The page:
Tampa, FL asked in Copyright for Florida

Q: Does anyone know if the skit "Who on First" by Abbott & Costello is public domain or owned by their relatives.

A buddy & mine want to perform this skit on stage; but want to make sure we won't be violating the copyright law. Any help would be greatly appreciated. Thanks!

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1 Lawyer Answer

Mark A. Baker

Answered
  • Intellectual Property Lawyer
  • Tallahassee, FL

A: The copyright has PROBABLY fallen into the public domain, based upon case law. In a recent lawsuit decided by the Second Circuit Court of Appeals, a playwright had used about 30 seconds of the "Who's On First?" skit in a Broadway show, "Hand of God." The heirs of Bud Abbott and Lou Costello, together with the movie studio, TCA, which claimed copyright to the film, filed suit claiming copyright infringement.

The Second Circuit found that the usage was a not "fair use," but that the plaintiffs/heirs had failed to established that they held a valid copyright interest, and the case was dismissed. The TCA plaintiffs said that Abbott and Costello’s heirs received rights in the skit from Universal Pictures Corp. (UPC) in 1984. It appeared that the routine had been separately registered for Abbott and Costello in the U.S. Copyright Office in 1944, though not renewed in 1972, as required at that time for continued copyright protection.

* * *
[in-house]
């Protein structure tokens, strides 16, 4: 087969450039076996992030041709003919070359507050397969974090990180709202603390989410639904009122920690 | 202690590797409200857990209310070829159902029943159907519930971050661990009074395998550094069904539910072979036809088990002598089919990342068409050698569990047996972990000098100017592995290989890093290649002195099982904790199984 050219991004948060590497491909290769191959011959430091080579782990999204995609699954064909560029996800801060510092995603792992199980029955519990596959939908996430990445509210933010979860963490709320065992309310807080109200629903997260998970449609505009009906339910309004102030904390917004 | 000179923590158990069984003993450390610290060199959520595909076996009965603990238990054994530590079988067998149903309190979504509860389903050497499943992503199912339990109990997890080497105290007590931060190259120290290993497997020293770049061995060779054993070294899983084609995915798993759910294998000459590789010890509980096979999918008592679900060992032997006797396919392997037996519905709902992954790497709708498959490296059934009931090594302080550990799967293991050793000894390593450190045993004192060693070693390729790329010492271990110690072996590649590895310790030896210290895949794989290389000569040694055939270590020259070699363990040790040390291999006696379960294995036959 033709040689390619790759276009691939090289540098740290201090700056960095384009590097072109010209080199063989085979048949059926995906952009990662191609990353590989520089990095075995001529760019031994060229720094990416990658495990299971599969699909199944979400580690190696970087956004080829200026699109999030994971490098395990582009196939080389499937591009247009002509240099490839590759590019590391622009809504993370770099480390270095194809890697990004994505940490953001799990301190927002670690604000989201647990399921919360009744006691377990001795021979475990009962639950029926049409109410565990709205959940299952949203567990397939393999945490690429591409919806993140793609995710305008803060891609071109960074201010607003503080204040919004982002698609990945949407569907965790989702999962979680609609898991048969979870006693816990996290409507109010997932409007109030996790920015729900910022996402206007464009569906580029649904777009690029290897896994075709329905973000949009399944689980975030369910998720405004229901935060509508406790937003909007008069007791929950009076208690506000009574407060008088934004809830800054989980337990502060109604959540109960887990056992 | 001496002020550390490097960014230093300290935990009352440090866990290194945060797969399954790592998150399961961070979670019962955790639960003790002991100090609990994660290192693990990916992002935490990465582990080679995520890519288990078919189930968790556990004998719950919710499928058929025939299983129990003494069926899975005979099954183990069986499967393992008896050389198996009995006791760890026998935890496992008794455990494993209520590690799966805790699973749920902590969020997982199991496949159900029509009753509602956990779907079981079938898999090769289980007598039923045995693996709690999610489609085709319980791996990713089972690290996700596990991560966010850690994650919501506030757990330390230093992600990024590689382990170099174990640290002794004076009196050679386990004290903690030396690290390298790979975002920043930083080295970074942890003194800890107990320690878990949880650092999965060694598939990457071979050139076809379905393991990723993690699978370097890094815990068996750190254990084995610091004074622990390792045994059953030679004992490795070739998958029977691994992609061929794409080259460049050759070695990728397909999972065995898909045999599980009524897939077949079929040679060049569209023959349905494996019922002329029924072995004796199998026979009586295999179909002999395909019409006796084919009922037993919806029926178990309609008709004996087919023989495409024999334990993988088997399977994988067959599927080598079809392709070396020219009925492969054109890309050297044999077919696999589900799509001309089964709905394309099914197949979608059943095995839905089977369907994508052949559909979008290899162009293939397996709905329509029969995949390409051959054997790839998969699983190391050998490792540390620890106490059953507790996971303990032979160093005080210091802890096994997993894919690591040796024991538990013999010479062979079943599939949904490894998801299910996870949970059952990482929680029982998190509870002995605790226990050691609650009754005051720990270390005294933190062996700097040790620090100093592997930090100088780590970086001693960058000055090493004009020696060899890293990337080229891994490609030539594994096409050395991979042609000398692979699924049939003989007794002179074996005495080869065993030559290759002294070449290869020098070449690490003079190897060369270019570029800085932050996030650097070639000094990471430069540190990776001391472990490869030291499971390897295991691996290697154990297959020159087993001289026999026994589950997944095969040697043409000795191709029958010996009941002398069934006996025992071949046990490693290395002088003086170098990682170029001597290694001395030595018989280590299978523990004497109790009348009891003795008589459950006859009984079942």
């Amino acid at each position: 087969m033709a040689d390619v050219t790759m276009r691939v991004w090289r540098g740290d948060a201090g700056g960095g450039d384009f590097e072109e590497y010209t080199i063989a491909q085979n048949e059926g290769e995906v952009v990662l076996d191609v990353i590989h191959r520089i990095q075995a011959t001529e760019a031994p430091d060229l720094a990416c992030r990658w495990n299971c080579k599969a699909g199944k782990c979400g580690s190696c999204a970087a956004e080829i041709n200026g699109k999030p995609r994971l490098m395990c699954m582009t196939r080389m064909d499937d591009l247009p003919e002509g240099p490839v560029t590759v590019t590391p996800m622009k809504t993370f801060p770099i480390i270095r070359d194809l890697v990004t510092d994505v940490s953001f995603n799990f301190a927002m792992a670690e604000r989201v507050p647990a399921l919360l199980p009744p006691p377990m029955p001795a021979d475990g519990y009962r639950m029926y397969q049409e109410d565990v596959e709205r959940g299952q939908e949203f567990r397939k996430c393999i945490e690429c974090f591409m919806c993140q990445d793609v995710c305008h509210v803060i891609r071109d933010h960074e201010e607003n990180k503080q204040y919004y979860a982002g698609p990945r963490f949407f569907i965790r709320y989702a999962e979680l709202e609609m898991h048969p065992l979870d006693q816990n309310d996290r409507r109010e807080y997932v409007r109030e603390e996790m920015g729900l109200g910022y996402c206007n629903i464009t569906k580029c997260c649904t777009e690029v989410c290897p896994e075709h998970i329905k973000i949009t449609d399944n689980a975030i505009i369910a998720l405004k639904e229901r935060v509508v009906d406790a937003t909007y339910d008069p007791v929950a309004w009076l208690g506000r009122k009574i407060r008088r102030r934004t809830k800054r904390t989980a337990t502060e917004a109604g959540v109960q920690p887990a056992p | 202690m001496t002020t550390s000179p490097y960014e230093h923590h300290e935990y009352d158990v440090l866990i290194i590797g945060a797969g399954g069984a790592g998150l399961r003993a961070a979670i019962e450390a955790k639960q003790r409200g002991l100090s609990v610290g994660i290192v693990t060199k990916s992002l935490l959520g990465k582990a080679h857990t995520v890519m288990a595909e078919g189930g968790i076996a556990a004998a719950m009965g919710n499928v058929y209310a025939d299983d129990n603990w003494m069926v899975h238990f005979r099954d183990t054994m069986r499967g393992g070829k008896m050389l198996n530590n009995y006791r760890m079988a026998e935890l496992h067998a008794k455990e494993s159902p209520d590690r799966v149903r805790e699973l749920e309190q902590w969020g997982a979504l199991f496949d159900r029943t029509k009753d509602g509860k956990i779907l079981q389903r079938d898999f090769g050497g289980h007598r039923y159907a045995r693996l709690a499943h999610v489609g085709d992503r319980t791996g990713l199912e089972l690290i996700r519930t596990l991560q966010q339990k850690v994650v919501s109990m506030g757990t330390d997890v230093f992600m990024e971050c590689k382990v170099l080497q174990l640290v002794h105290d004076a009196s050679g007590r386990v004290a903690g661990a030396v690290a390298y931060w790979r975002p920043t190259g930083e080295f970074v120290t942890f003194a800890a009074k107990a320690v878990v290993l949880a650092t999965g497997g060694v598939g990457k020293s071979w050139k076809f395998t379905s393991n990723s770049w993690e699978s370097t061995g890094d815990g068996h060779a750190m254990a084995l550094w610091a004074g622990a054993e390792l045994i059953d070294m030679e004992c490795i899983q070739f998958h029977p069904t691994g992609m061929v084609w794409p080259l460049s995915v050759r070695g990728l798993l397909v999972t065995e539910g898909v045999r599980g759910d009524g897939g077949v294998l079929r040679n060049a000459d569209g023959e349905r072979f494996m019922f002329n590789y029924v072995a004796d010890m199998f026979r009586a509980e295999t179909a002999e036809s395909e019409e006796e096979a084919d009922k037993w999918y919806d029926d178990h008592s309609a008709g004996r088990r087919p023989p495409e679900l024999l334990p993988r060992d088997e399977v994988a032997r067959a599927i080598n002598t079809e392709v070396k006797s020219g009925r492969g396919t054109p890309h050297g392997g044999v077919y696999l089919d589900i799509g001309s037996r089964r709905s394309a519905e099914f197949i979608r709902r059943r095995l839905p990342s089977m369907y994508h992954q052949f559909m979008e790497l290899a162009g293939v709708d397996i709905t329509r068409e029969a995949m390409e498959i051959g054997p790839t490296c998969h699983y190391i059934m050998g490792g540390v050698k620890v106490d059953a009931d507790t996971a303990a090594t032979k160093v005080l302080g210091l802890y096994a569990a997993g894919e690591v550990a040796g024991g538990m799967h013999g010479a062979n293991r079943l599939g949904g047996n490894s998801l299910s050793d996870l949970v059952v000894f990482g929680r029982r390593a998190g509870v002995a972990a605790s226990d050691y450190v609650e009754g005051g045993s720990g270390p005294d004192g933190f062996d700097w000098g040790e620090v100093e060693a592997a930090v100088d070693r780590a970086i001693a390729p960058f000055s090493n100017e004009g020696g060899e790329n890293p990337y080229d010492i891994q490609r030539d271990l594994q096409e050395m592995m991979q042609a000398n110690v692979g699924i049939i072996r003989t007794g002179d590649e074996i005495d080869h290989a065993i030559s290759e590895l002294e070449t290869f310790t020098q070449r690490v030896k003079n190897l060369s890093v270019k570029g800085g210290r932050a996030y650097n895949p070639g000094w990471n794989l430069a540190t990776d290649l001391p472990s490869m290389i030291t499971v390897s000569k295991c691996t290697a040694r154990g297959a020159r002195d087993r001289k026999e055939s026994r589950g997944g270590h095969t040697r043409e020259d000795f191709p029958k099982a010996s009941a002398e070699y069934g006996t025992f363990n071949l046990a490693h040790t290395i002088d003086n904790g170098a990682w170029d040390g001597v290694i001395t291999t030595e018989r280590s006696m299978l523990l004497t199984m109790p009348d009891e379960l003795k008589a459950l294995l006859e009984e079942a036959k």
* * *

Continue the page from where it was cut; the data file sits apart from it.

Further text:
The appeals court held: “In sum, because plaintiffs fail plausibly to allege that (1) Abbott and Costello assigned their common law copyright [as an unpublished work] in Who’s on First? to UPC; (2) the Routine, as appropriated by defendants in Hand to God, was first created for UPC as a work-for-hire; or (3) the Routine so merged with the UPC movies in which it was performed as to become a unitary whole, we conclude that plaintiffs did not plead their possession of a valid copyright in the Routine, as required to pursue their infringement claim.” TCA Television Corp. v. McCollum, 839 F.3d 168 (2d Cir. 2016).

The heirs then appealed to the U.S. Supreme Court and the defendants argued in their certiorari brief that “the Second Circuit had announced a new rule of eligibility for copyright renewal under the 1909 [Copyright] Act, applied retroactively to a 1940 work — i.e., that the previously unpublished material did not become part of the movie’s unitary copyright for renewal purposes unless it was created solely for the movie. Nothing in the 1909 Act supports such a judge-made rule.” In other words, to be covered under the movie's copyright ("One Night In the Tropics," made in 1940), the material must have been created for the movie; but the "Who's On First?" skit was created prior to the movie, had been performed on the Kate Smith Radio Hour in 1938, and was separately registered for copyright by Abbott and Costello (but the copyright was not renewed).

The Supreme Court declined to hear the case, thus leaving the Second Circuit decision standing. Thus, it seems settled that the "Who's On First?" skit has fallen into public domain.

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